“The move to Open Access publishing has been driven in large part by a desire to make research publicly available and to make knowledge less exclusive. The journals that we edit have long been committed to these objectives. Yet as emerging forms of Open Access publishing are gaining greater recognition, it is important to address some of their potential unintended consequences. These include: (1) a risk that certain groups of authors will no longer be able to publish their work because of a lack of access to funding or to institutions with funding; (2) a risk that editorial decisions may be perceived as being shaped by the author’s affiliation, as such affiliation may influence the ability to pay publishing fees; (3) a risk that authors lose the freedom to decide where to submit their work due to their institutions’ selective agreements with publishers or research council instructions; and (4) the risk that journals’ financial viability becomes more and more dependent on the quantity of articles for which Open Access fees are charged, rather than the quality of curation. While the journals that we edit are moving toward full Open Access, we share these concerns to encourage a discussion with our authors, readers, publishers, fellow editors and academic communities about how best to address these risks. Understanding these concerns requires first addressing the rise of Open Access and its different forms, including the funding structures….”

Oyez! Oyez! Oyez! Sound Recordings of the Supreme Court of the United States Now Fully Digitized – The Unwritten Record

“The Moving Image and Sound Branch is pleased to announce that the sound recordings of RG 267: Records of the Supreme Court of the United States have been fully digitized and are available for listening and download through the National Archives Catalog….”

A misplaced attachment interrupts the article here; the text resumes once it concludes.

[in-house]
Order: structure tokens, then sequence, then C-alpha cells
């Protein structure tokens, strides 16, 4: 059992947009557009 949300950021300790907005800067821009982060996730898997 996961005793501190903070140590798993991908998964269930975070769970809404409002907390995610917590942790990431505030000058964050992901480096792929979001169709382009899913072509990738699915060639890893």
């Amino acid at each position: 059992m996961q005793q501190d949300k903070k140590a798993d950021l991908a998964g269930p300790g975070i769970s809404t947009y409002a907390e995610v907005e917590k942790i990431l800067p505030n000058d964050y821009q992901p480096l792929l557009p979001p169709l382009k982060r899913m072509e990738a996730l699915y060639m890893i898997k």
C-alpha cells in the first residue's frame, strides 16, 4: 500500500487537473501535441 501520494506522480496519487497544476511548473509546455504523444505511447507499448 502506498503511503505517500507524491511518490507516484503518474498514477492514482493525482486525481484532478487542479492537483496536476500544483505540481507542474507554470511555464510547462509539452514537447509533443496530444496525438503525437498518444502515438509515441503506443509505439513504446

Das Zweitveröffentlichungsrecht und die Causa Konstanz –

From Google’s English:  “Finally, in 2023, the Federal Constitutional Court wants to decide in the dispute over the right of secondary publication. The core question is whether scientists can be required to publish their articles freely accessible a second time after twelve months. What makes the regulation so offensive that law professors complained about it? …

In the open letter, the new statutes are described as “legally encroaching”, as a “violation of the fundamental right to academic freedom” and as “a violation of the guarantee of intellectual property”. Although one is “not against the idea of ??open access itself”, as the letter says literally, “but against the path taken by the university of converting the possibility of secondary publication into a compulsory instrument that is discredited in this way.” The new The regulation is therefore unanimously ignored by the professors of the law faculty. They would not republish their publications in the Open Access repository of the University of Konstanz….”

Open Access without Open Access Values: The State of Free and Open Access to Law Reviews

“This study examines 648 currently published law journals to determine the amount of freely available content and whether the journals have adopted open access behaviors. Although most of the journals have volumes available online for free, the usual hallmarks of open access, including open licenses and clear reuse policies, are absent.”

Tackling the Law of Text and Data Mining for Computational Research – Duke University Libraries Blogs